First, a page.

The Kirst’s Patent cartridge conversion device is classified as a FIREARM ACCESSORY and is sold with the express understanding that we assume no liability for its re-sale, unsafe handling or improper use under local laws and regulations. Kirst Konverter LLC and its distributors assumes no responsibility for physical injury or property damage resulting from either intentional or accidental discharge, or for the function of any device subjected to influences beyond their control, and will honor no claims which may result from careless handling, unauthorized adjustment, alteration, modification, defective or improper ammunition and loading components, corrosion or neglect. Permanent alteration to the frame of a percussion revolver, to accommodate cartridge use, will re-classify that revolver to firearm and as such must be transacted as a firearm thereafter. The purchase, receipt and use of this product imply understanding of, agreement with and acceptance of this Statement of Liability.
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Old January 13, 2019, 10:30 AM   #15
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So in their statement, kirst says use only bp loads or the equivalent. Does that mean if you work up a load using modern powder equal to 60 gr of black powder that so many cram into the big walker that it is ok? I dunno. I know uberti says 30 gr is max charge.
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Old January 13, 2019, 10:40 AM   #16
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Why ever use smokeless? I use to get +1000 fps with both RBs and conicals out of my Remmy with Holy Black. Just to avoid cleaning?
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Old January 13, 2019, 11:09 AM   #17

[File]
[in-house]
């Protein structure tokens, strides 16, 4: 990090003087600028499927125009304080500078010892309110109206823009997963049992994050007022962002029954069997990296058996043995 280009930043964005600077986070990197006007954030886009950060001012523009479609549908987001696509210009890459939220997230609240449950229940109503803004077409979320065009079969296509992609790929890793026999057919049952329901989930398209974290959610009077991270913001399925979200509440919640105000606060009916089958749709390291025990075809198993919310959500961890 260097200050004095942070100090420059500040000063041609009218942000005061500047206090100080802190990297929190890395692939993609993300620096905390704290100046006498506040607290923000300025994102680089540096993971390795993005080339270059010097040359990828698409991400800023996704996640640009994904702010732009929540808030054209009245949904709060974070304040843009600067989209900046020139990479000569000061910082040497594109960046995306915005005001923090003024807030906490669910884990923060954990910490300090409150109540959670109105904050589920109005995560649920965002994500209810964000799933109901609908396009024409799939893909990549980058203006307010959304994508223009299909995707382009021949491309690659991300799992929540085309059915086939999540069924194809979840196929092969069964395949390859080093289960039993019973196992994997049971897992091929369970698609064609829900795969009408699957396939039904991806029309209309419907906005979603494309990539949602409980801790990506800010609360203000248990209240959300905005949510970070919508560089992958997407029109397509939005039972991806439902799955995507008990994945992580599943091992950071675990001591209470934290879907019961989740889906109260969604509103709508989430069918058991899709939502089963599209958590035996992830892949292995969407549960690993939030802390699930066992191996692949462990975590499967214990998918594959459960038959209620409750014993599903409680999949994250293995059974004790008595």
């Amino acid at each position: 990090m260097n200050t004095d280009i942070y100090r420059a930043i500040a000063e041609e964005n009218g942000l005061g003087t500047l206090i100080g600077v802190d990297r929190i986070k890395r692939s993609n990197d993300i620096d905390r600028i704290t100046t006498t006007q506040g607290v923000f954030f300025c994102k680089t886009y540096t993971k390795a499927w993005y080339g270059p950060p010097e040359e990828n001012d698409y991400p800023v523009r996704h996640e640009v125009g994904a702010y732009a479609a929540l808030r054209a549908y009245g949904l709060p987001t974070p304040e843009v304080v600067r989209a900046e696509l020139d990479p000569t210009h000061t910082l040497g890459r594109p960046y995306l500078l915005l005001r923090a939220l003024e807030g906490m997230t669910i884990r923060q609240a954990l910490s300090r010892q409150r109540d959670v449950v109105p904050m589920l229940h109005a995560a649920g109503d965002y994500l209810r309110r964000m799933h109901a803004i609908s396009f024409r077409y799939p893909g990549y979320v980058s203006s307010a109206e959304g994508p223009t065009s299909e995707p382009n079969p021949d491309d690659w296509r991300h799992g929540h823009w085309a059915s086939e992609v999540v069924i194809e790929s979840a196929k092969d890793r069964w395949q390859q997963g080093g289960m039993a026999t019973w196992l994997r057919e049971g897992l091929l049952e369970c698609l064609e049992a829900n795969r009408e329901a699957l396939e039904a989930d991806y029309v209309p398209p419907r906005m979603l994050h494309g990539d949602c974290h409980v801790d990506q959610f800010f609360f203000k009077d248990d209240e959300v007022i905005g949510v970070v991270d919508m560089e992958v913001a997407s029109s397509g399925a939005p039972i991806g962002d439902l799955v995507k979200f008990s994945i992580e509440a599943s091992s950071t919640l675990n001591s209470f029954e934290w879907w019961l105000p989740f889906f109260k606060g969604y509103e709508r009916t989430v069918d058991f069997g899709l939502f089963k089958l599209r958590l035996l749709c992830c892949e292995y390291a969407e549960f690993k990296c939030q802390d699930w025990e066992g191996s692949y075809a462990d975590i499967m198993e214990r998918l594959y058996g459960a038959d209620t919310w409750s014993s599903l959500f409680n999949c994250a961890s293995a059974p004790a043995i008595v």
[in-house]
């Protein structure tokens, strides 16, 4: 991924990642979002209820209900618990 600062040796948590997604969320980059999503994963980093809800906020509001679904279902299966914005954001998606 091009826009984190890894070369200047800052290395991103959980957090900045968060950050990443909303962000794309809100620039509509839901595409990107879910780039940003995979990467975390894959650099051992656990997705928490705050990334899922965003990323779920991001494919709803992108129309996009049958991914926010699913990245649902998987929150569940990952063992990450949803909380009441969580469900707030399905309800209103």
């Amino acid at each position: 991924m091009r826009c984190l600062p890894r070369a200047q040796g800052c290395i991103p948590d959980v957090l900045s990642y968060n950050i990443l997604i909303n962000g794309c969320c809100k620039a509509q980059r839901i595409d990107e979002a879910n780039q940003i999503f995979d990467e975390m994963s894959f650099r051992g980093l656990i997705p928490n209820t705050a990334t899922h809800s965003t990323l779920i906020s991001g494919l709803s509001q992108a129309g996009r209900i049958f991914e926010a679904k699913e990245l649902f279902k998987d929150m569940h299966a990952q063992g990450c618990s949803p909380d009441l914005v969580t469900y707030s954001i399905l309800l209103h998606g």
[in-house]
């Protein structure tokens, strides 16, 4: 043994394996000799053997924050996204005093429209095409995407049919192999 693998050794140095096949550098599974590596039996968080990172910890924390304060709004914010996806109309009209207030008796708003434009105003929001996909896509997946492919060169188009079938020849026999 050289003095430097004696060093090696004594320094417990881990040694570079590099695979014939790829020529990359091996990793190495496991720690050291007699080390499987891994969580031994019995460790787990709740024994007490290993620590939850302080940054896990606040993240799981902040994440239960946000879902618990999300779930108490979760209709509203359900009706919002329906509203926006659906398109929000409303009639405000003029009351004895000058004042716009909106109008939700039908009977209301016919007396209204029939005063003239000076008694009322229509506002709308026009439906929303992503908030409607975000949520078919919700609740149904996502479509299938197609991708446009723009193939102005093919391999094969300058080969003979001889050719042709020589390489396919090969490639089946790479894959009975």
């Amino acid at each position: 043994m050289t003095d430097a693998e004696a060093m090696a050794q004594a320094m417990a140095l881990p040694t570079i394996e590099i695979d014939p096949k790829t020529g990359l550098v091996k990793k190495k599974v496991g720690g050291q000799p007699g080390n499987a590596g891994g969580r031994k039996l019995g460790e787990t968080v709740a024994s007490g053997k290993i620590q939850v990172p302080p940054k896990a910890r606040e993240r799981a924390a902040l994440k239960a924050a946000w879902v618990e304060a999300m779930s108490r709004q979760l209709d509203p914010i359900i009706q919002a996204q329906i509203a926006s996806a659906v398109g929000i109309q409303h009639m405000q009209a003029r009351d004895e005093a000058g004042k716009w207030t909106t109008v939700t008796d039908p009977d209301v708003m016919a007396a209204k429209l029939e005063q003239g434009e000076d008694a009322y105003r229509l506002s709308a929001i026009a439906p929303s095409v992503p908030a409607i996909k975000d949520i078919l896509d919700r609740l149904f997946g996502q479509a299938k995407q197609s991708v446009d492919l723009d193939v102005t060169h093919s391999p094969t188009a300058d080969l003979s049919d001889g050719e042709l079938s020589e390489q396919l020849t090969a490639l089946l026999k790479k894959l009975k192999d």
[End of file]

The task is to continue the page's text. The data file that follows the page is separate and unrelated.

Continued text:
John E.B. Rawton
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When I started cas all I had were cartridge guns and started out with smokeless. I’ve only recently found the sweet alure of bp.
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Old January 13, 2019, 02:57 PM   #18
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If you want the most velocity from a bp gun, use Triple 7
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Old January 13, 2019, 03:46 PM   #19
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I met someone who uses smokeless in his damascus barrel shotguns. He uses a very light charge. OK, if he wants to do it, let him. But I don't want to be anywhere nearby and I fond of my vision and face and hands.
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Old January 13, 2019, 05:32 PM   #20
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"THE REVOLVER HANDLED IT JUST FINE."

And, you gave your disclaimer. Good, very good. You certainly can find most anything on youtube, eh?

Now here's how I see this whole thread, and Cardinal Rule #1, with BLACK POWDER firearms:

Smokeless powder use in ANY black powder replica, ANY smokeless powder, equals= ONE BIG DARWIN AWARD.


Then, this thread goes on about Damascus shotguns and smokeless loads. Sorry, this thread was about B.P. replica revolvers, smokeless loads in them, and their demise, along with the loss of a hand, or worse. Enough bad thoughts on the handgun concern, and why people would even entertain the thought of smokeless powder (LET ALONE USE IT) in a replica B.P. ONLY firearm. I just don't get it at all. And this posting is nothing more than an old B.P. guy's opinion.